Where Your Net Worth Needs to Be at Every Age

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 Wondering if you’re on track for a solid financial future?

If you’re just stepping into adulthood, you may be worrying about your job and student loan debt, and not so much about your financial future. Fortunately, with a little planning, you can secure your tomorrow and live well today.

One good benchmark is your current net worth — which is roughly calculated by adding up all your cash and other assets, and subtracting your debts.

Don’t worry about keeping up with your buddies on this crucial number — instead, learn the net worth targets you should hit at each age.  

In Your 20s

Try not to worry too much about your net worth when you’re just starting out — if you’re coming out of college with student loans, it may very well be negative!

Instead, focus on building your net worth. You should start as soon as you have your first job. Most companies offer a retirement savings plan, a 401(k) or 403(b). If you don’t have that type of retirement plan, you can save on your own with a Roth IRA. The beauty of these retirement accounts is that once your money is transferred from your paycheck and invested, it can grow and compound until you withdraw the funds at retirement. Your best bet is to set up an automatic transfer of at least 6 percent to 10 percent of your salary into your retirement account, and invest it mostly in stocks.

Next, shoot for your first net worth target at age 30.

Net Worth at Age 30

By age 30 your goal is to have an amount equal to half your salary saved into your retirement account. So, if you’re making $60,000 in your 20’s, strive for a $30,000 net worth by age 30. That milestone is possible through saving and investing.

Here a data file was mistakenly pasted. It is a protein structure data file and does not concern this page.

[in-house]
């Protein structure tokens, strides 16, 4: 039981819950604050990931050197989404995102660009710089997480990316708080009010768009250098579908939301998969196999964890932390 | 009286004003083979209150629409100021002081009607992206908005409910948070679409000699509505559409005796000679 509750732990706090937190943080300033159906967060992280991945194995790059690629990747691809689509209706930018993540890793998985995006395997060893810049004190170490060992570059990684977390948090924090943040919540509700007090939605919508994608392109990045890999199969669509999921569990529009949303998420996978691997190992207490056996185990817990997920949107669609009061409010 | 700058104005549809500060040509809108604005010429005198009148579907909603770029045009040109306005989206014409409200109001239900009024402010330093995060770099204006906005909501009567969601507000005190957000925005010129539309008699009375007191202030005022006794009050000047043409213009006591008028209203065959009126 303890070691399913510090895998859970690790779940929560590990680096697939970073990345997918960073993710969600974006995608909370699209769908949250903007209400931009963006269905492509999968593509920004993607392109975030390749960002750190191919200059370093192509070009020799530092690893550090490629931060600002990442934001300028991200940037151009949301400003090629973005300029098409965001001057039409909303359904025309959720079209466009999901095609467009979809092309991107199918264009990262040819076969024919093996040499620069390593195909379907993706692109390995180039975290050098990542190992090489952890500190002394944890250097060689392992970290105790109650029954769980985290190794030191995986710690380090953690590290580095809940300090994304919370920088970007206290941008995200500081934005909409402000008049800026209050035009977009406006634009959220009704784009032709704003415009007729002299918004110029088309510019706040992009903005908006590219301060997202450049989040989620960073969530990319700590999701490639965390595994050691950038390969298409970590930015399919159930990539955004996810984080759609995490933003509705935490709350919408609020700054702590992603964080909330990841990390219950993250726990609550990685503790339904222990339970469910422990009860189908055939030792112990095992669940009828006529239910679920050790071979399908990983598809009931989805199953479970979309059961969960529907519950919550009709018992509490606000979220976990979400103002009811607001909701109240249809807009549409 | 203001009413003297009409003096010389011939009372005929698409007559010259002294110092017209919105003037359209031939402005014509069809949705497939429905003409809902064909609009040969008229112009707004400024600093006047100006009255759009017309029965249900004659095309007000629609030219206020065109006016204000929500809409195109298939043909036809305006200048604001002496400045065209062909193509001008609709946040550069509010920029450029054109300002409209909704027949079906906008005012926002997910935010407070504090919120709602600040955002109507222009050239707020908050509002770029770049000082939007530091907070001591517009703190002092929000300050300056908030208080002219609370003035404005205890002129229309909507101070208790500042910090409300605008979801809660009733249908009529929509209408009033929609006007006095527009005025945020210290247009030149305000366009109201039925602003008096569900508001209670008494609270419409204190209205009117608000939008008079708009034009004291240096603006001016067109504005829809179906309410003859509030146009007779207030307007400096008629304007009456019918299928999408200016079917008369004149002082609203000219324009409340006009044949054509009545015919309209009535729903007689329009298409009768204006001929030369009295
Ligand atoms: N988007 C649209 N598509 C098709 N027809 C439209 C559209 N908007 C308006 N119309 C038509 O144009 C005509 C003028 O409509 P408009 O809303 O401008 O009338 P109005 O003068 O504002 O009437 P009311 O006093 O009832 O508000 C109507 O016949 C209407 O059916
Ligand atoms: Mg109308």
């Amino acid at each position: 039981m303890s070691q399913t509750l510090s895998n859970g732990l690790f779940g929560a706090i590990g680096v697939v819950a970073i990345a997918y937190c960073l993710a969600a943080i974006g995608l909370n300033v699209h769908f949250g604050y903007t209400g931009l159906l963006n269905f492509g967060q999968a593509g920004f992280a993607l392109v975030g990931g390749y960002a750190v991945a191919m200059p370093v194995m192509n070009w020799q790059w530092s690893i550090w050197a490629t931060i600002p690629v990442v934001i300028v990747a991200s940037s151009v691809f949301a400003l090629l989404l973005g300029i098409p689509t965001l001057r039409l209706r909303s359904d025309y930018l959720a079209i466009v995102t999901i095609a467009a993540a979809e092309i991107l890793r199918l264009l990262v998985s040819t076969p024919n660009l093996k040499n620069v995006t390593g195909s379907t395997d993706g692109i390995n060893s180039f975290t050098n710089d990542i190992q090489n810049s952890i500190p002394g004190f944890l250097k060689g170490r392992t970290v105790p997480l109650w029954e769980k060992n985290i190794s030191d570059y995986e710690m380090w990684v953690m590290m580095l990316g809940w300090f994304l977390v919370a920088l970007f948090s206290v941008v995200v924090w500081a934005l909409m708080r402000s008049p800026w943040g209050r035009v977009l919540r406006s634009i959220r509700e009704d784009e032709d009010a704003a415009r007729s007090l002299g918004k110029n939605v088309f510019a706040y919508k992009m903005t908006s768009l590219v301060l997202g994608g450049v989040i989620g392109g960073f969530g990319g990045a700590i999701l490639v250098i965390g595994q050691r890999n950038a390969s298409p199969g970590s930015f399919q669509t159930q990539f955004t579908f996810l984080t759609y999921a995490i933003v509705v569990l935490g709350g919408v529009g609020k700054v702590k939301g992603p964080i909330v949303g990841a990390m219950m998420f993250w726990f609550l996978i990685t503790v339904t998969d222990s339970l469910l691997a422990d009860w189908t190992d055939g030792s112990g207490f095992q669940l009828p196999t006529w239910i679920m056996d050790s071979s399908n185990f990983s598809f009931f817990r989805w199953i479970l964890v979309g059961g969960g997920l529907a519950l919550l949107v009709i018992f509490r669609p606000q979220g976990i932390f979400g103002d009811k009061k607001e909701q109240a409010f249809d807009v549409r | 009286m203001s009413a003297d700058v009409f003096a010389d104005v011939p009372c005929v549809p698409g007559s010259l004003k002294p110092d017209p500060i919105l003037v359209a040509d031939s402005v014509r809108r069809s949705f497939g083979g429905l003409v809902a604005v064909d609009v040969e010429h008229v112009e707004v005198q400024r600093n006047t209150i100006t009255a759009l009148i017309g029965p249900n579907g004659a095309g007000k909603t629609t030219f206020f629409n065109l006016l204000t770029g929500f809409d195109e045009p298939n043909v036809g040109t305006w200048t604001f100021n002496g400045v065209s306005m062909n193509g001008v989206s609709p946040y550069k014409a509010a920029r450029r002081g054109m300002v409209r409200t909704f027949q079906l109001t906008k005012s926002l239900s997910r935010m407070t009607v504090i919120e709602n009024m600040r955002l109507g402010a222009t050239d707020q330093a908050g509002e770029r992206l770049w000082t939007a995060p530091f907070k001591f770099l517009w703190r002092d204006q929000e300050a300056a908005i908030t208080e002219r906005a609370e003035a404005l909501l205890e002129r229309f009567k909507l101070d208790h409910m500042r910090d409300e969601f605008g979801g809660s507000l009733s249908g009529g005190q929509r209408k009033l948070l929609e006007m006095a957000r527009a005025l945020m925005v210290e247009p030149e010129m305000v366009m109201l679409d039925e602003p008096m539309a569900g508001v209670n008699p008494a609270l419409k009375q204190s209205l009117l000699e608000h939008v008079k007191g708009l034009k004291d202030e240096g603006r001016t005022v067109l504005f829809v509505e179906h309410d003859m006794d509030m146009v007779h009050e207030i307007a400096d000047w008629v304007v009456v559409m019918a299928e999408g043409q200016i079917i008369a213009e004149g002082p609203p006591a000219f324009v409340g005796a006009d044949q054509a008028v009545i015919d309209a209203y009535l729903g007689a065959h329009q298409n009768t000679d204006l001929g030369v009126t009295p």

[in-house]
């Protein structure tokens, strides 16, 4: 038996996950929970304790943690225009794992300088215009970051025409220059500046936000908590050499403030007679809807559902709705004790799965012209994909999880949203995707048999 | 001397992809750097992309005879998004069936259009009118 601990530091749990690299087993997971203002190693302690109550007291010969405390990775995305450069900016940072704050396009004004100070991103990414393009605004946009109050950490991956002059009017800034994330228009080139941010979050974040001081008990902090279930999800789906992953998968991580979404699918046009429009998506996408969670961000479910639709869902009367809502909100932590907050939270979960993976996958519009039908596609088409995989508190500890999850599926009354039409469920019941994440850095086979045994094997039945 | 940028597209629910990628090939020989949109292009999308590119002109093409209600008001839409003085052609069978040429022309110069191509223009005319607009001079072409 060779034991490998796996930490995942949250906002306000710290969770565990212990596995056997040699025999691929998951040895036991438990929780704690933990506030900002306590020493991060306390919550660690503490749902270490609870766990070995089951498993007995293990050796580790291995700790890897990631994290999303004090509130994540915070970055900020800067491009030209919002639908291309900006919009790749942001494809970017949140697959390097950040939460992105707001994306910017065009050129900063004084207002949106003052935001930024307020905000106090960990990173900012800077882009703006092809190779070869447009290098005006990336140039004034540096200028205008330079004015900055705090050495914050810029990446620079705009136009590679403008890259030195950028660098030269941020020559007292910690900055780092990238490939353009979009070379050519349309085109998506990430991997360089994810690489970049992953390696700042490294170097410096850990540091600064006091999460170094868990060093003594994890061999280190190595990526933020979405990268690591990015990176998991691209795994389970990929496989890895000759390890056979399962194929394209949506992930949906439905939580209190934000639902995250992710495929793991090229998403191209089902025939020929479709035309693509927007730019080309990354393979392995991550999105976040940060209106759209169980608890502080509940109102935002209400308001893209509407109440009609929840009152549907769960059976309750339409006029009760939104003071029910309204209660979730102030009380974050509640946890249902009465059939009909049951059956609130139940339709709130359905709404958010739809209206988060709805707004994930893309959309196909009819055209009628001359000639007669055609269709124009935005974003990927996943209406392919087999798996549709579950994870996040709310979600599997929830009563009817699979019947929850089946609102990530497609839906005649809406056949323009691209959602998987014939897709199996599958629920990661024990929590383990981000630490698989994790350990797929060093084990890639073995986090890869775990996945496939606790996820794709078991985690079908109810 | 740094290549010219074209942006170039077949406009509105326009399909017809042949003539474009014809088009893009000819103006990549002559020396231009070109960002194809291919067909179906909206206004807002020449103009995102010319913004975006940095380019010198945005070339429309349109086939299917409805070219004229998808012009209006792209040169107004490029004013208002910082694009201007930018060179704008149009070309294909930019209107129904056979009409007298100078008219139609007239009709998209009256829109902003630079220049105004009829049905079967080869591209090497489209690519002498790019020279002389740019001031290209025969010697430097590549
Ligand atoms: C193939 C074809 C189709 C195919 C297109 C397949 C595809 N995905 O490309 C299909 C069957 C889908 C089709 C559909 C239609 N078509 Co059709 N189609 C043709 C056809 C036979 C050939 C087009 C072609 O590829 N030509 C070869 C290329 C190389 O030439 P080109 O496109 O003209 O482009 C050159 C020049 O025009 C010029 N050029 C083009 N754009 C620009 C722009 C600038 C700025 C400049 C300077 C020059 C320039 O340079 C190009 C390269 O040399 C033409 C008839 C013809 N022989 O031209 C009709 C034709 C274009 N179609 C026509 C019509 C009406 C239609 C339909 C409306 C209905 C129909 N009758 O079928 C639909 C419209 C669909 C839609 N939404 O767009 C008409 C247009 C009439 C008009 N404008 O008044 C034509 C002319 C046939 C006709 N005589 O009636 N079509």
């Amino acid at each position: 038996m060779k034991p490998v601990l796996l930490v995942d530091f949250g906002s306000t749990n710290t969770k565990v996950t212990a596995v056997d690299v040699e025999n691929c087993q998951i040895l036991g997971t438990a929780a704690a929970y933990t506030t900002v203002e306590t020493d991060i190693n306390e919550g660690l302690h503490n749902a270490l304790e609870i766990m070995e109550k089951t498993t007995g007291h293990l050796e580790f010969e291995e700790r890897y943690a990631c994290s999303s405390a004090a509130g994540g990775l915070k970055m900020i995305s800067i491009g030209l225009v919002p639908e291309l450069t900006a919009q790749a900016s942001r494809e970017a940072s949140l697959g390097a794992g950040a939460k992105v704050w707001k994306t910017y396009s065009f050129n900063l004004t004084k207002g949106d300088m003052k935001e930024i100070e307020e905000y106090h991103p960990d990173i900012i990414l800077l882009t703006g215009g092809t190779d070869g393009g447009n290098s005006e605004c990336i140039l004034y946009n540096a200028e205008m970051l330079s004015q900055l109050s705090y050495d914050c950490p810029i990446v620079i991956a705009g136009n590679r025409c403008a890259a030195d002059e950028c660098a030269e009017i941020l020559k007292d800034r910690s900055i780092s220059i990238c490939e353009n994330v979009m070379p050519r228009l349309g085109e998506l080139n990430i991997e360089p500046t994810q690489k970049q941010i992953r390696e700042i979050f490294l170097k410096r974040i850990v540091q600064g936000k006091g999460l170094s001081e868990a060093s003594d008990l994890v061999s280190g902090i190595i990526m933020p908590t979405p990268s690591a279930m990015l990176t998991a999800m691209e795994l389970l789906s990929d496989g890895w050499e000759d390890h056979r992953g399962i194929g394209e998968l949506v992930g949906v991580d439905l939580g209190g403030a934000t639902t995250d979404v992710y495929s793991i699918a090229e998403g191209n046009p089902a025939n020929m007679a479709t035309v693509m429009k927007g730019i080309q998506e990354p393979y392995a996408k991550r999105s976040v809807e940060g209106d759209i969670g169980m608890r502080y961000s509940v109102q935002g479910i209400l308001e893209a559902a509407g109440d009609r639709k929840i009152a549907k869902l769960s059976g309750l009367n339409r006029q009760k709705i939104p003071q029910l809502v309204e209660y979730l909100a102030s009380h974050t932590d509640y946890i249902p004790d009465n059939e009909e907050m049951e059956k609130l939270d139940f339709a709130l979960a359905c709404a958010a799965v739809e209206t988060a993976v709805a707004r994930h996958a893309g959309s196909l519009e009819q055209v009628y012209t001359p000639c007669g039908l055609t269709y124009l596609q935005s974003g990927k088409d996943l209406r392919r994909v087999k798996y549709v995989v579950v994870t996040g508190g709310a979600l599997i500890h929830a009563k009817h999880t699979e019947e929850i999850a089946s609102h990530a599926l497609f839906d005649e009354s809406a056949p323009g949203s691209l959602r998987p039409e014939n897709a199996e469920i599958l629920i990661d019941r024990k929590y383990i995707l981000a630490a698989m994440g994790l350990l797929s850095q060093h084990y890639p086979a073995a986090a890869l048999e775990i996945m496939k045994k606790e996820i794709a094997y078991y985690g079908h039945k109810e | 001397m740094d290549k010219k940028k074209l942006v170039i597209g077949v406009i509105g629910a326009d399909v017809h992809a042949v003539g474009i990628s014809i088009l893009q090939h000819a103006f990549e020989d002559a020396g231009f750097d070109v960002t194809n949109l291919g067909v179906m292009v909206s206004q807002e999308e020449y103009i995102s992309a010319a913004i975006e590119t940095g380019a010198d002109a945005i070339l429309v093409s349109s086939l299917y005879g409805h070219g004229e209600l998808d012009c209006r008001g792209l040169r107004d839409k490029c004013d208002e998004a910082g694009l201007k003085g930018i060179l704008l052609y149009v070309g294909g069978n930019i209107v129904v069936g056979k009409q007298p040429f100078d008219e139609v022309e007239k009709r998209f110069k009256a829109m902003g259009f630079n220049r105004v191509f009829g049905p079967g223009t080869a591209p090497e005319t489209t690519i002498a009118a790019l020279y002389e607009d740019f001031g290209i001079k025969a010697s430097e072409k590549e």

Let’s stay you start investing $3,466 each year ($288 per month) starting at age 23; if your investment account earns 7 percent annually, you’ll reach a $30,000 net worth by age 30.

If that sounds overwhelming, or you’re getting a late start with your career, don’t worry: These are savings guidelines, not rules etched in stone.

Net Worth at Age 40

By age 40, your goal is to have a net worth of 2 times your annual salary. So, if your salary edges up to $80,000 in your 30’s, then by age 40 you should strive for a net worth of $160,000.

You can build your net worth in other ways than just contributing to your retirement accounts. Owning real estate is another path to growing your net worth. Like other types of financial assets, real estate values appreciate over time. Ultimately, the benefit of investing in real estate is that your small down payment grows exponentially, as the home value increases.

Net Worth at Age 50

By age 50, your goal is to have a net worth of 4 times your annual salary. If you’re earning $100,000 in your 40’s, then your net worth target at age 50 is $400,000. This might sound like a lot, but by starting to save and invest early in adulthood, time will work its compounding magic.

And if you start later, save more aggressively.

In your 40’s you might have children growing up and heading off to college. Don’t neglect your own retirement savings in favor of your children, who have a long life to earn on their own. Encourage your children to work and cover some of their own expenses. And if you’re falling behind in your money goals, then grab a side hustle to boost your income.

Net Worth at Age 60

By age 60, you’ll be on track with a net worth of 6 times your annual salary. If your salary is in the $100,000 to $160,000 range then multiply that amount by 6, and that’s your net worth target.

At this point your net worth benchmarks are as much about what your retirement needs are going to be. Depending on where you live, and your lifestyle, those needs will vary. A common rule of thumb is to replace 85 percent of your working income in retirement.

If your retirement dreams are grand and include exotic travel, then you might need more. Alternately, if you’re seeking a quiet retirement in an affordable community, then you’ll need less. Finally, if you want to retire earlier, then you’ll need a larger net worth than those seniors looking to work until they’re 70 or older.

Barbara A. Friedberg is a former portfolio manager and university investments instructor. Her writing appears on various websites including Robo-Advisor Pros.com and Barbara Friedberg Personal Finance.